Mission Brewery sells stock to beer fans
Craft beer fans with $200 or more to spare can own a piece of San Diego’s Mission Brewery thanks to an unusual investment opportunity.
Monday evening, the 10-year-old brewery, whose home-base is a 26,000 square-foot facility near Petco Park, will begin soliciting $1 million in funds from the general public through the crowdfunding site Wefunder. Each contributor will receive an equity stake in the company.
“We’re expecting hundreds of investors in San Diego,” said Dan Selis, founder and CEO of Mission Brewery. “In bringing in this group, we will have a whole new group of investors who can help support the brand and be a part of it.”
Someone who doesn’t make a ton of money can put $200 in, get a stock certificate in the mail and become a co-owner of the brewery, Selis added.
Would-be investors can contribute as little as $200 to the campaign, but those putting in $500 or more will receive perks, including an engraved founders plank that will be displayed in the brewery. A $1,000 investment comes with a round of beers for up to 10 guests.
With shares valued at $4.32 a piece, Mission Brewery is raising funds at a $17 million, pre-money valuation. The valuation is roughly based on $1,000 for every barrel the brewery expects to produce this year, or 18,000. That’s about half the per-barrel value craft breweries have received when being acquired, Selis said, citing MillerCoors’ 2015 deal to buy Saint Archer and Anheuser-Busch’s 2015 purchase of Golden Road.
The $1 million cash infusion will be used to open as many as six additional taprooms, with Mission Brewery determining locations based on where its investors live, Selis said.
The investment opportunity, different from crowdfunding campaigns offered by Kickstarter or Indiegogo, is what’s considered an “equity crowdfunding” campaign, or a relatively new type of fundraising mechanism made possible by Title III of the Jumpstart Our Business Startups Act (JOBS Act). The regulation allows small businesses to raise money from everyday citizens.
Prior to May 16, 2016, when Title III went into effect, private companies could only take money from accredited investors, or wealthy people with a minimum net worth of $1 million or income of more than $200,000 per year.
The equity crowdfunding free-for-all is meant to democratize investment in startups, which is typically limited to insiders or the ultra rich. The previous accreditation requirement, however, was designed to protect the average person unfamiliar with the risks associated with startup investments.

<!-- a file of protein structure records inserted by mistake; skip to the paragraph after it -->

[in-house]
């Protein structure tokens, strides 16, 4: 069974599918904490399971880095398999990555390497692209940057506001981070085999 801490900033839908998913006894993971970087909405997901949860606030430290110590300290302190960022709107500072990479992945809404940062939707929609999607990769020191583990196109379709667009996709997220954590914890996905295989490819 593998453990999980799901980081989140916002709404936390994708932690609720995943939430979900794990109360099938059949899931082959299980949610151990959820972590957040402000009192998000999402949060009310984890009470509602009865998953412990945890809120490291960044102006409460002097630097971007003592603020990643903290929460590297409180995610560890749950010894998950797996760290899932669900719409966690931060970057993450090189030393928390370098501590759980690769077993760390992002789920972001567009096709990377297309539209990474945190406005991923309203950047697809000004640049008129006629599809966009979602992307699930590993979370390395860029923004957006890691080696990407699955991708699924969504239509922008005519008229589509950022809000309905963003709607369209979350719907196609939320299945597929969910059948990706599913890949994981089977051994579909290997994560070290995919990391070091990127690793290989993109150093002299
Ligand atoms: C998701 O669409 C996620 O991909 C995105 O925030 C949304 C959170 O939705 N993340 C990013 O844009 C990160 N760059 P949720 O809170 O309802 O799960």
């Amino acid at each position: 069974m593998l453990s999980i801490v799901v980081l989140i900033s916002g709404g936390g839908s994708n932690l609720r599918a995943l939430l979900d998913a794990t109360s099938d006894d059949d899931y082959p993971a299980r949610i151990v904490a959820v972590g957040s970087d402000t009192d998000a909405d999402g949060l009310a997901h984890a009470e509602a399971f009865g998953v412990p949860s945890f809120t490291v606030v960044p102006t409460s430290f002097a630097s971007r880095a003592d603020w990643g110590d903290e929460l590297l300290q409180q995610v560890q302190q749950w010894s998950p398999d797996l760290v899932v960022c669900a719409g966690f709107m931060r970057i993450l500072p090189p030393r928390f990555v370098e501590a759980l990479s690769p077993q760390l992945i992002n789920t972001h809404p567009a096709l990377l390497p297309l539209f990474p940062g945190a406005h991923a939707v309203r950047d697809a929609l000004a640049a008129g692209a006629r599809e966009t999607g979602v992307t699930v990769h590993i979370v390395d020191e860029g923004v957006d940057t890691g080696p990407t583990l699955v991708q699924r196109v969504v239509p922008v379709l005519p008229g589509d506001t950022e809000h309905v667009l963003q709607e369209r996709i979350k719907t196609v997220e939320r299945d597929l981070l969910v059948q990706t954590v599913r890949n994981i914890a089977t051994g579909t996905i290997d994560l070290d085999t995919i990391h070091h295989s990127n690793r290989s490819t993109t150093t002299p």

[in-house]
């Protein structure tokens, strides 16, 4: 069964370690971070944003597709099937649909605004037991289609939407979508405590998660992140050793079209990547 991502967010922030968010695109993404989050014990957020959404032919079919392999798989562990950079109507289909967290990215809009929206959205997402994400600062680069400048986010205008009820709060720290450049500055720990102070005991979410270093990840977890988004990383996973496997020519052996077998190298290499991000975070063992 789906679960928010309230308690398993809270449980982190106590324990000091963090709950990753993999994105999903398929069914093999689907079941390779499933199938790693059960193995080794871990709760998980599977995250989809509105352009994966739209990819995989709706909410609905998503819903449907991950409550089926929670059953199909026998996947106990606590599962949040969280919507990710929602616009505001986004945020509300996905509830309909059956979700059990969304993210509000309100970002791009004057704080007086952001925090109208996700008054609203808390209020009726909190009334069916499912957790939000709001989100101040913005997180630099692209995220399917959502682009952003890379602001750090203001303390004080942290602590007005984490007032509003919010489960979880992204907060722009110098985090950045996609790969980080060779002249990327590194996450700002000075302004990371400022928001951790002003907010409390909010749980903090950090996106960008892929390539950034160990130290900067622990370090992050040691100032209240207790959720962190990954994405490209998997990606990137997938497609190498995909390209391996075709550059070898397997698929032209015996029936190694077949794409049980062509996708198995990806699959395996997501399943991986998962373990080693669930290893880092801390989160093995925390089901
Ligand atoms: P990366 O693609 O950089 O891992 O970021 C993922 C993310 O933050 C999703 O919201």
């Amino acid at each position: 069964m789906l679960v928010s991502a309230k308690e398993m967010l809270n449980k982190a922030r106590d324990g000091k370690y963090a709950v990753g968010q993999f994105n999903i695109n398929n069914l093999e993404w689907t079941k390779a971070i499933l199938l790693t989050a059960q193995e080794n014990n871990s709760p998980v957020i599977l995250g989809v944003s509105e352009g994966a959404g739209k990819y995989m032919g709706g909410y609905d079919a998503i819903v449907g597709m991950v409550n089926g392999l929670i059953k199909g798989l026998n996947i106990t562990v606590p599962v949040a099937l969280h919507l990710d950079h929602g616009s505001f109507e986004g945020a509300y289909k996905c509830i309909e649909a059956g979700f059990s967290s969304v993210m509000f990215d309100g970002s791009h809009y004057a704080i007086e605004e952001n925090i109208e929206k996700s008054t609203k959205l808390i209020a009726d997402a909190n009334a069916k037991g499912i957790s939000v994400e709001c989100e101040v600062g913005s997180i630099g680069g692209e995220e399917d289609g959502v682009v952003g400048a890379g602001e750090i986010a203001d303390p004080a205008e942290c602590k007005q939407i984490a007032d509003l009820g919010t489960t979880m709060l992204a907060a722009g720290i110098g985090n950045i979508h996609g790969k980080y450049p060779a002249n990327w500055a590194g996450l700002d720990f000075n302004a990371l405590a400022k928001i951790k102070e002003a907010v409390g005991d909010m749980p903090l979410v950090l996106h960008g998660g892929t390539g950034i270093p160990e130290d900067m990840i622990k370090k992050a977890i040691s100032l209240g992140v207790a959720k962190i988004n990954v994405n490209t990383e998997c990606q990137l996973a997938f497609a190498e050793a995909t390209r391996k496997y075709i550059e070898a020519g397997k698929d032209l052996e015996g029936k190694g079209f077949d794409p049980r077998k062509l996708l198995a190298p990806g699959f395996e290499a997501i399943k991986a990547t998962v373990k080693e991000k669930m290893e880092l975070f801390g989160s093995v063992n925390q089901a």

“Not many people in the general public are aware of equity crowdfunding,” said Mujtaba Ahsan, a management professor at SDSU.
“A lot of people don’t ... understand the risks. They don’t understand what the competition looks like, what the growth rates are. And they don’t understand the financials of the company,” he said. “It’s very challenging for laymen to make such a decision.”
Mission Brewery is required by law to disclose certain figures to help people evaluate the private-market share offering.
During its most recent fiscal year, which ended Oct. 31, 2016, Mission Brewery lost $2.2 million on $4.5 million in revenue. That compares to the previous year’s loss of $685,000 on revenue of $4.6 million. The company also disclosed that its operating expenses grew to $2.5 million in 2016, up from $1.45 million in the year prior.
“The first thing that stands out to me is that their long-term debt has increased significantly from 2015 to 2016, while their revenues appear to be stagnant,” Ashan said after reviewing Mission Brewery’s numbers.
“Their cost of goods sold also rose slightly. It appears that they made some investments to increase bottling capacity and are also looking to expand facilities. This might pay off in the future but nothing is a guarantee in the business world. The company has not made any profit in either 2015 or 2016, and it is unclear how they plan to pay off their long-term debt when it becomes due.”
Beyond that, Ashan said he would have preferred the brewery to release more than two years of revenue and loss data, as well as provide guidance on fiscal 2017.
“It’s kind of a vulnerable thing to do,” Selis said of disclosing his brewery’s financial performance through the equity crowdfunding campaign. “We’re opening ourselves up to the public.”
He cautioned interested persons to read “every inch” of the available information. He also defended Mission Brewery’s financial well-being, noting that the company has been investing heavily in equipment and expects to return to cash-flow positive status by May 2018. Revenue grew for the four years prior to fiscal 2016, with last year’s revenue impacted by a slow down in sales of hard root beer.
As it stands, Mission Brewery has an average burn rate of more than $147,000 per month, based on the last three months. The company’s cash on hand was nearly $113,000, as of September.
Of course, Mission’s biggest fans may overlook red flags - and that’s not necessarily a bad thing.
“If an investor has an affinity for and love of the business - or in this case the beer - and would be satisfied with the potential of nothing more than a complimentary round of beers, then expectations would have been met regardless of what the larger outcome for the business might be,” said Gary Benitt, a general partner with Social Leverage, an early-stage investment fund.
In other words, for some super fans, free beers and direct access to management is all the return they’ll need to make the investment a valuable one.
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